Last night we went to the luau put on by the Ka Pa Hula Kalama Halau. It was their 18th Annual Luau. ONIPAA stands for "The Organization of Native Islanders of the Pacific, Its Alliances and Affairs.
We went to this particular halau's luau last year. This years theme was "A Tribute to Hapa Haole Hula". According to the program, "the popularity of Hapa Haole songs were first brought to the Hollywood screens during the 1930's, 1940's and continued to flourish after WWII. The art form of the "real Hula" went underground, hidden for over 50 years, leaving the hapa haole songs to flourish. Hapa-Haole means songs primarily in English with a smathering of Hawaiian words included."
They started their program with the Kahiko dances (the ancient dances of Hawaii) which are chanted by the Kumuhula (dance instructor) versus singing the words of the mele (song) while the dancers interpret the song through their dance. These are the dances that I enjoy. They then did the Auana (modern dances of Hawaii) which the Kumuhula sings the songs. Some of these songs were written back in the '30's and there was one song that was written in 1916.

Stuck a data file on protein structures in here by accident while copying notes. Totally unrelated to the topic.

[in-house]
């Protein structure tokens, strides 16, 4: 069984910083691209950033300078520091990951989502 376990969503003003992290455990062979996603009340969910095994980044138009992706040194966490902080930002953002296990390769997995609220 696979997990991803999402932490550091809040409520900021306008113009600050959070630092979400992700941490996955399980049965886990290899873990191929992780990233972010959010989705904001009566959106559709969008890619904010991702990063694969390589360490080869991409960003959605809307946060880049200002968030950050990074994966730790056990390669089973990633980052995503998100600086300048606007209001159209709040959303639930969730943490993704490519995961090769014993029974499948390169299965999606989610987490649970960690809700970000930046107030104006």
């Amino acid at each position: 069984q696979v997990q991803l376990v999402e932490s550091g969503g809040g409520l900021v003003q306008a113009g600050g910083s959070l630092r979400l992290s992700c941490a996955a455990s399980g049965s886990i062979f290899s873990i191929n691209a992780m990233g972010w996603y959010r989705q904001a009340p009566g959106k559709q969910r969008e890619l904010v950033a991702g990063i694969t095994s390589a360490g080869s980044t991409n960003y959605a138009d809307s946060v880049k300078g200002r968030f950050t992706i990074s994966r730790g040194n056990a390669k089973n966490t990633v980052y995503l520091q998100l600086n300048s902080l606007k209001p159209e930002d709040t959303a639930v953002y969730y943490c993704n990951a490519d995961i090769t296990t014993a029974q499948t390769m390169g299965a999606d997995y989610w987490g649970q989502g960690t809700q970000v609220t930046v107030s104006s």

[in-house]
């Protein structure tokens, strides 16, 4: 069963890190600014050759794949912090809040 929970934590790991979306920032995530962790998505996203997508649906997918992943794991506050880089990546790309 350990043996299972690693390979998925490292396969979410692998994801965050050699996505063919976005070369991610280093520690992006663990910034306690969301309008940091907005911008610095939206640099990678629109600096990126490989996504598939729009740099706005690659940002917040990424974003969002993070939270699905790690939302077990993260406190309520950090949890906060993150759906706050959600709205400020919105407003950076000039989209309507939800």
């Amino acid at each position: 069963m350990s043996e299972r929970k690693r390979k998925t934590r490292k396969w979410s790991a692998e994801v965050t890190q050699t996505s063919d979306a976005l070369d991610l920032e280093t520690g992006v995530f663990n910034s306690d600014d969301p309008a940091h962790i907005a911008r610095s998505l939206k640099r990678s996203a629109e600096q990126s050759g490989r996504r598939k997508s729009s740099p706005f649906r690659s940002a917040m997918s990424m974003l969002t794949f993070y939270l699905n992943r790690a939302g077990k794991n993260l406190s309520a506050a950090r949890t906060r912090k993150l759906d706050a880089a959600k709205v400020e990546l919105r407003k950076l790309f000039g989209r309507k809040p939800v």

It is always fun to watch the little keikis (the children) and the guys do an awesome job too.
A traditional Hawaiian meal is served consisting of Kalua pork, chicken long rice, lomi lomi salmon, ahi poke, poi, sweet potato and haupia (a pudding made from coconut milk) for dessert.
For the most part, it was very enjoyable, however we had some people sitting across from us that were drinking heavily. We were late getting there and someone was sitting in my seat. All of the seats are reserved. The tickets are printed on color paper according to the price range and the seat numbers are written on each ticket. These particular people did not look at their tickets for their seat numbers and just sat where they saw empty seats. It was 3 couples and a guy by himself. In fact the guy that was sitting in my seat had a ticket for a different section. He was pretty much wasted.
This might have been the last year the Halau will do a luau fundraiser. The Kumuhula mentioned that in the previous 24 hours they had 175 people call for tickets. Usually the hall where this is held is packed. It was about 3/4ths full this year and the vendors were inside the hall instead of outside in the lobby area. I noticed that a lot of the merchandise being displayed and for sale was from China. The luau is held at an Elks Lodge in the Greenhaven area of Sacramento. The economy certainly affected the turnout this year for the luau.
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